More recently, randomised trials have specifically examined the safety and efficacy of both sirolimus-and paclitaxel-eluting stents in primary percutaneous coronary intervention for acute MI (AMI). In the Trial to Assess the Use of the CYPHER Stent in Acute Myocardial Infarction Treated with Balloon Angioplasty (TYPHOON)5 overall, there were no clinically relevant differences between treatment groups regarding baseline clinical characteristics.

Time to treatment and procedural characteristics were also similar, except for a significantly smaller stent diameter and longer stent length in the sirolimus group. At one year, the primary composite endpoint of target vessel failure occurred in 14.3% of patients in the bare metal group and in 7.3% in the sirolimus group, a difference principally driven by the lower incidence of target vessel revascularisation in the sirolimus cohort. Although there were no significant differences in death or recurrent MI, target lesion revascularisation (TLR) was significantly lower with sirolimus-eluting stents. Further, among patients undergoing angiographic follow-up, measures of in-stent late loss and binary restenosis were significantly lower in the sirolimus-eluting stent group.

In the Paclitaxel-eluting Stent versus Conventional Stent in Myocardial Infarction with ST-elevation Myocardial Infarction (PASSION) trial, patients presenting within six hours of onset of AMI symptoms were randomised to treatment with either the paclitaxel-eluting TAXUS stent or a conventional, BMS (Express stent, Boston Scientific Corp).6 The primary endpoint was the one-year occurrence of major adverse events, defined as the composite of cardiovascular death, recurrent MI or TLR. Baseline clinical characteristics did not statistically vary between the two treatment groups but were remarkable for a low prevalence of diabetes. There were no major differences in baseline angiographic characteristics or procedural outcomes. At one year, despite a trend toward fewer events in the paclitaxel group, the primary endpoint of major adverse events did not statistically differ compared with the BMS cohort. In particular, there were no significant differences regarding outcomes of death and ischaemia-driven TLR. Stent thrombosis occurred in three patients in each group. Although outcomes of death and repeat myocardial infarction have not routinely differed between DES and BMS, compared with the TYPHOON study, the absence of a significant reduction in target lesion revascularisation in the PASSION trial is likely, in part, related to the lack of protocol-specified follow-up angiography, in which clinical restenosis-rather than angiographic restenosis-predominantly determines the need for repeat revascularisation. Further, compared with the TYPHOON trial, the PASSION study did not include angiographic follow-up in a subgroup of patients, limited randomisation to only one type of bare metal stent, and included patients with complex lesion morphologies and Killip class ≥2 myocardial infarction. The inability to compare outcomes between these two trials therefore merits further comparative trials of DES in AMI.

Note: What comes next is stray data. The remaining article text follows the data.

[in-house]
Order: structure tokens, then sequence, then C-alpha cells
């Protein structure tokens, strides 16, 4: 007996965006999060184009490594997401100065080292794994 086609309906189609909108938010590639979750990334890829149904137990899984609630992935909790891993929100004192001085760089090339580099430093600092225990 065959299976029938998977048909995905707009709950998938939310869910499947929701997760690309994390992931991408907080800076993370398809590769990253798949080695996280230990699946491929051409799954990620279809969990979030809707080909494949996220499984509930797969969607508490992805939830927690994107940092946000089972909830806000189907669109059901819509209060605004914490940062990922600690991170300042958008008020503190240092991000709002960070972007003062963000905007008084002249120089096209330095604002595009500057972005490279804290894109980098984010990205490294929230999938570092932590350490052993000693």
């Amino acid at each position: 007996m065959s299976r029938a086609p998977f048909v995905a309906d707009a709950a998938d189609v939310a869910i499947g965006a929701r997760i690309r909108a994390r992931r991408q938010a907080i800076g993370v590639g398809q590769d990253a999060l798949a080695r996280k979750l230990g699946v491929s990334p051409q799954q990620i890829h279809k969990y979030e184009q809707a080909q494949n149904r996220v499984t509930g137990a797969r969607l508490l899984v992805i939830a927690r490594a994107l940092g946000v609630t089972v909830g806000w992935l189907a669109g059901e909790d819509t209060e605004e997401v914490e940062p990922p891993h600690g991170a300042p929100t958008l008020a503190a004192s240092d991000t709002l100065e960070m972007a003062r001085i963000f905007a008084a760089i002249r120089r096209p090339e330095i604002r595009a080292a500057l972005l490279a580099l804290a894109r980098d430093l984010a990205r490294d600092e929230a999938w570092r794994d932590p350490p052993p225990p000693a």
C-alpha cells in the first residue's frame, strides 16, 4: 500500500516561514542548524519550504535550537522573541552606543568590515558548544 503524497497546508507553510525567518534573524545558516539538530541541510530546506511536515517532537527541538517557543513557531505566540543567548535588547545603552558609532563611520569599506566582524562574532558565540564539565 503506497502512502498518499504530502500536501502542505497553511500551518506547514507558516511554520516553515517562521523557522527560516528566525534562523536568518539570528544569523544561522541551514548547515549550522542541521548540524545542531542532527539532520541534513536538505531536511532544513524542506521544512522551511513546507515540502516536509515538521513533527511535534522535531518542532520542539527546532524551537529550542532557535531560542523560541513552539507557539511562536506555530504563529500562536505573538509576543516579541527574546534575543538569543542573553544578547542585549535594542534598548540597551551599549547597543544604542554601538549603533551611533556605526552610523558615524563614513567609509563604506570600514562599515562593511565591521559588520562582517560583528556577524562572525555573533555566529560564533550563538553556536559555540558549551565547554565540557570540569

Recent observations regarding use of DES in ACS patients have extended the understanding of their role in patients who are not routinely included in contemporary clinical trials. However, while in many instances these findings reflect routine clinical practice and raise awareness of the expanded use of DES in high-risk clinical settings, they also understate the need for more systematic evaluation of DES in broad clinical settings. Further, given varying trial designs and results, a 'class effect' with all DES cannot be assumed. Finally, a more detailed understanding of the interaction between the optimal duration of antiplatelet therapy and DES placement in ACS patients is required. In the recent multi-centre Prospective Registry Evaluating Myocardial Infarction: Events and Recovery (PREMIER), nearly one in seven AMI patients discontinued their prescribed thienopyridine therapy by 30 days following revascularisation with DES.7 During the next 11 months of follow-up, patients who had discontinued therapy were significantly more likely to experience death or re-hospitalisation. Ongoing post-market follow-up of selected patient cohorts and forthcoming prospective trials dedicated to evaluating various DES in specific indications should provide further insight to their clinical efficacy and safety in these understudied patient populations.